CONTRADICTION AS THE WAY TO VISION IN ANSELM’S PROSLOGION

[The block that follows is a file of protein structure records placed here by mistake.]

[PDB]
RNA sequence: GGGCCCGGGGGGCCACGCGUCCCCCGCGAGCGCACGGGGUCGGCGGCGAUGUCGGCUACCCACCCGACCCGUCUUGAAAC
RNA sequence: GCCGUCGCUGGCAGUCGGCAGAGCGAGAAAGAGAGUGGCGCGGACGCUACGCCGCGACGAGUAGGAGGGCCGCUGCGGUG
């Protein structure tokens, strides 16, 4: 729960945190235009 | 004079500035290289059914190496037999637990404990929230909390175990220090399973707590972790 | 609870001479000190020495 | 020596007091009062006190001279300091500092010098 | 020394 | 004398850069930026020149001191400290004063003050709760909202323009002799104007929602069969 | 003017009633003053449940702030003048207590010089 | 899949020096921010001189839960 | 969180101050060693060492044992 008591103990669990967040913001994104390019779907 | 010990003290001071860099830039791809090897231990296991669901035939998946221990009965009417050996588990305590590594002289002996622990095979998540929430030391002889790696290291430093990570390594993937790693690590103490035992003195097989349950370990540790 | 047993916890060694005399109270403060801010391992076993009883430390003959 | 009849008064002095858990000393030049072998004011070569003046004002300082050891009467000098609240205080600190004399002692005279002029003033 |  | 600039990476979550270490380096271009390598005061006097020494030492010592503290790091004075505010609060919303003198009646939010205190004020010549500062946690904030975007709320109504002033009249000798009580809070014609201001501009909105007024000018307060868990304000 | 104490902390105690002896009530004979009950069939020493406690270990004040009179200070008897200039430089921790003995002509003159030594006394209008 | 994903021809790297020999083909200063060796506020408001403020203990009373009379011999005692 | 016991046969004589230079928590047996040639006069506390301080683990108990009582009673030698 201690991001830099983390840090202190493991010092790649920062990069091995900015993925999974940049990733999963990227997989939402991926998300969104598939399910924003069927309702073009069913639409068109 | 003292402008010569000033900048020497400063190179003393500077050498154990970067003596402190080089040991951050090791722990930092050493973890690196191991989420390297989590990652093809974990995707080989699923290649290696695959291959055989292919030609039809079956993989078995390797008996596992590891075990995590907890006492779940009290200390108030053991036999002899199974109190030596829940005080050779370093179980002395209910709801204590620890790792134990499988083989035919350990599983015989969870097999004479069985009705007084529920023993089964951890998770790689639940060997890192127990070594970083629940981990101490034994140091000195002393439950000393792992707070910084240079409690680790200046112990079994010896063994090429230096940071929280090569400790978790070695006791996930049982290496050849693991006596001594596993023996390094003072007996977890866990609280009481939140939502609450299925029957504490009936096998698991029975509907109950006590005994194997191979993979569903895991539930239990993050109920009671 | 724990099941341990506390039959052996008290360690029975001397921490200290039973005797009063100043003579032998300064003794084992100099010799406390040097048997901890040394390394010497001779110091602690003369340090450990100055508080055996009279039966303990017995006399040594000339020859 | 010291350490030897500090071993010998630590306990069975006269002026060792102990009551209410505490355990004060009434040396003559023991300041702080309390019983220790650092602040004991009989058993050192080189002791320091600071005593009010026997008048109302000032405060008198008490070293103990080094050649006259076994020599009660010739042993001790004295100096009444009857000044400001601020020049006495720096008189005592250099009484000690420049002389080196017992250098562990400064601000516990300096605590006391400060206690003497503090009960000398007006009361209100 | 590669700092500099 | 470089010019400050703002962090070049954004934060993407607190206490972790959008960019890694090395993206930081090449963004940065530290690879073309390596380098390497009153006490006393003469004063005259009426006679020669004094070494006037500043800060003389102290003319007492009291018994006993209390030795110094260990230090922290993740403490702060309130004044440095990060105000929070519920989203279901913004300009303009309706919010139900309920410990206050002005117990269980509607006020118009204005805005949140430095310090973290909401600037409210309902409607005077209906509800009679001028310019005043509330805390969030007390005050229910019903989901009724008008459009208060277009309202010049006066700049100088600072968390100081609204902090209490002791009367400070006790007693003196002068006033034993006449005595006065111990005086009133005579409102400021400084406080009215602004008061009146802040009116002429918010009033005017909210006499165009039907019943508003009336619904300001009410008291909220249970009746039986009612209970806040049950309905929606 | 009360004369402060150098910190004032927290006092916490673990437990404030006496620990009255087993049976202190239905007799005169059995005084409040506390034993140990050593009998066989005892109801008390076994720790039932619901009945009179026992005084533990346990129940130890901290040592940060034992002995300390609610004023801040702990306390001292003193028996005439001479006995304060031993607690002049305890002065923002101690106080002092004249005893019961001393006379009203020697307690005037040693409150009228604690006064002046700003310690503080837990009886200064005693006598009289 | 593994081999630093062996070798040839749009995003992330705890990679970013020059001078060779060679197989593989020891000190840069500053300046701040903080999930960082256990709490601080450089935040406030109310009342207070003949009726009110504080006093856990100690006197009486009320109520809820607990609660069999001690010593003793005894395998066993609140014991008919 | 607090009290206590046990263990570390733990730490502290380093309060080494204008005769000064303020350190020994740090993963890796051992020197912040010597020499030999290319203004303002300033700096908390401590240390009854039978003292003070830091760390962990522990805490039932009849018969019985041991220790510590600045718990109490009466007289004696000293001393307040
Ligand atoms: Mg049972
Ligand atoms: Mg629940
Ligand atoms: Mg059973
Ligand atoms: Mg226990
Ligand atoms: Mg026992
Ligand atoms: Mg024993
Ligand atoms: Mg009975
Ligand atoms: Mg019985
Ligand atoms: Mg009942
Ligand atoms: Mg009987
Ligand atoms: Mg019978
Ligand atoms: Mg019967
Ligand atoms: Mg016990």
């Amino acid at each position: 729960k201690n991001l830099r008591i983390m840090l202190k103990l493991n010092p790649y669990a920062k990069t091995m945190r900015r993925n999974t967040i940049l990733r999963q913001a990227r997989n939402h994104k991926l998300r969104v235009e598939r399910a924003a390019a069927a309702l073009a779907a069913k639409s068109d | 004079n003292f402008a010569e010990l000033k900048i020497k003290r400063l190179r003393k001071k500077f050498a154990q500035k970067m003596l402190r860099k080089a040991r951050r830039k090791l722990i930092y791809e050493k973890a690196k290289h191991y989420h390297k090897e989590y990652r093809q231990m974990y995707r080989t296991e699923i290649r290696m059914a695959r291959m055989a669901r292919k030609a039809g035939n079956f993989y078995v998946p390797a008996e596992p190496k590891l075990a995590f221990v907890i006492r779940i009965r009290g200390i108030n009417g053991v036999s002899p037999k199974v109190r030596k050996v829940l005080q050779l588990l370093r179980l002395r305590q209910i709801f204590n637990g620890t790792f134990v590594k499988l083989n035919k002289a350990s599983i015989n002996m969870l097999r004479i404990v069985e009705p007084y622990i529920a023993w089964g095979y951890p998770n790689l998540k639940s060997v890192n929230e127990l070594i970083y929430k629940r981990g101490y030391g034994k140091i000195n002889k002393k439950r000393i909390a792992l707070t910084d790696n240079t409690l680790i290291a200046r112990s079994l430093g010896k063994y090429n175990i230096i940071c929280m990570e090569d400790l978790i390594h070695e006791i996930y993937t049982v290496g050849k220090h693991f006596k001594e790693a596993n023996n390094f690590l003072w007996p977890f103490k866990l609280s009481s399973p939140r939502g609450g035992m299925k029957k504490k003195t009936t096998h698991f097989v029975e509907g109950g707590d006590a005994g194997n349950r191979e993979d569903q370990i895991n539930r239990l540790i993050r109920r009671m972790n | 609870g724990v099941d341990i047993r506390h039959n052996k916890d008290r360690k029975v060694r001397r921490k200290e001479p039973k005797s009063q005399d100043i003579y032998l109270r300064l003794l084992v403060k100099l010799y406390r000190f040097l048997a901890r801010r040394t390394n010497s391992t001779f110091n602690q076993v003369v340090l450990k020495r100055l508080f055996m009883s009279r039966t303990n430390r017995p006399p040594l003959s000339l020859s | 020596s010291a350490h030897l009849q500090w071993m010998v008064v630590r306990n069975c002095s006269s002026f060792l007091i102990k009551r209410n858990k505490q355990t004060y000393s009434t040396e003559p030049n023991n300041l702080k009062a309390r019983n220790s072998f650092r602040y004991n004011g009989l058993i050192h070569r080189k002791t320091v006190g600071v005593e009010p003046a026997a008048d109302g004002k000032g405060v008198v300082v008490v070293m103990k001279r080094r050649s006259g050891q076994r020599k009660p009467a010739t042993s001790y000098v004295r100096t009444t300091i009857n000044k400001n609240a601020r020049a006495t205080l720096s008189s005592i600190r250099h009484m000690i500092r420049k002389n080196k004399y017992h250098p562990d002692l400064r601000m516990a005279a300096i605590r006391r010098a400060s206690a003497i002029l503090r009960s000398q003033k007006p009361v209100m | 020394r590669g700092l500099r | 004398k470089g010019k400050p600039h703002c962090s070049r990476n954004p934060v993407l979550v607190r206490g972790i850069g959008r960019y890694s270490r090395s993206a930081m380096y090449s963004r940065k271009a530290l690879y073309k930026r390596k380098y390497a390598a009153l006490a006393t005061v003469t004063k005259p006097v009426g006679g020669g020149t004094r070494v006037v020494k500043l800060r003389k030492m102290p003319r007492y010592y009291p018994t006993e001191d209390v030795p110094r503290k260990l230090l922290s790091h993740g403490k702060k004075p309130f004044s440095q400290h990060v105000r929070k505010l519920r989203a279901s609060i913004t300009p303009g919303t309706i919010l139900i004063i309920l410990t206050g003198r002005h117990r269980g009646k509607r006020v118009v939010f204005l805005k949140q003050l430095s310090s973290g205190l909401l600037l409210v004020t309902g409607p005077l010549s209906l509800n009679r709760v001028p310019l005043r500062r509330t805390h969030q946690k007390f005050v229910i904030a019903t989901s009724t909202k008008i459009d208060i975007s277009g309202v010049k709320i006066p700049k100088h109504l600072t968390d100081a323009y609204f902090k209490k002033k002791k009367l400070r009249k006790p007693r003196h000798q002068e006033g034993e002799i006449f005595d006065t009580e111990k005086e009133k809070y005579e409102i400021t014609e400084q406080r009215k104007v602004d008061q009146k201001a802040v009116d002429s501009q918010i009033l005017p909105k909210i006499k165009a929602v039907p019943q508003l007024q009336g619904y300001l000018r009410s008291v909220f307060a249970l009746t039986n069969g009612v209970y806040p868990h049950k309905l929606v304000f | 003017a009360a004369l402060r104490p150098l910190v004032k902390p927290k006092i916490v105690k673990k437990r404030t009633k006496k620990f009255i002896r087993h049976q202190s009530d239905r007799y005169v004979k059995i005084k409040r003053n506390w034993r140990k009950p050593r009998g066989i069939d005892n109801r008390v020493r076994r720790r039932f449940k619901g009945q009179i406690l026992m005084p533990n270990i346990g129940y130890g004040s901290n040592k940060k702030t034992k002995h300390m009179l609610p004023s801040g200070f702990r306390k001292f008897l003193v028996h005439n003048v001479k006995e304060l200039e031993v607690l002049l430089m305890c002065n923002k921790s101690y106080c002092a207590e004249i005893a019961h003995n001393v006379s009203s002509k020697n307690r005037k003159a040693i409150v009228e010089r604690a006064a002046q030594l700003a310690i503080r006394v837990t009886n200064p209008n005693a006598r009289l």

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In the Proslogion’s quest for God, reaching vision of God is not a matter of bridging subject and object, but of coming to see what is already present at the journey’s beginning. The quest, as a single continuous explication of God as “that than which nothing greater can be thought”, follows a pattern whereby the seeker finds God, loses vision, and finds God again under a new form. The treatise depends upon distinctions between three forms of apprehension: faith, reason, and intellect. Anselm establishes the necessity and limitations of reason, which is essential to seeking. Intellect’s government of reason means that the contradictions, incomprehensibility, and loss of vision into which reason leads are not signs of the quest’s failure, but essential moments constitutive of the journey into vision of God. The quest begins and ends in God who is indivisible unity and supreme good, inclusive of otherness and infinity.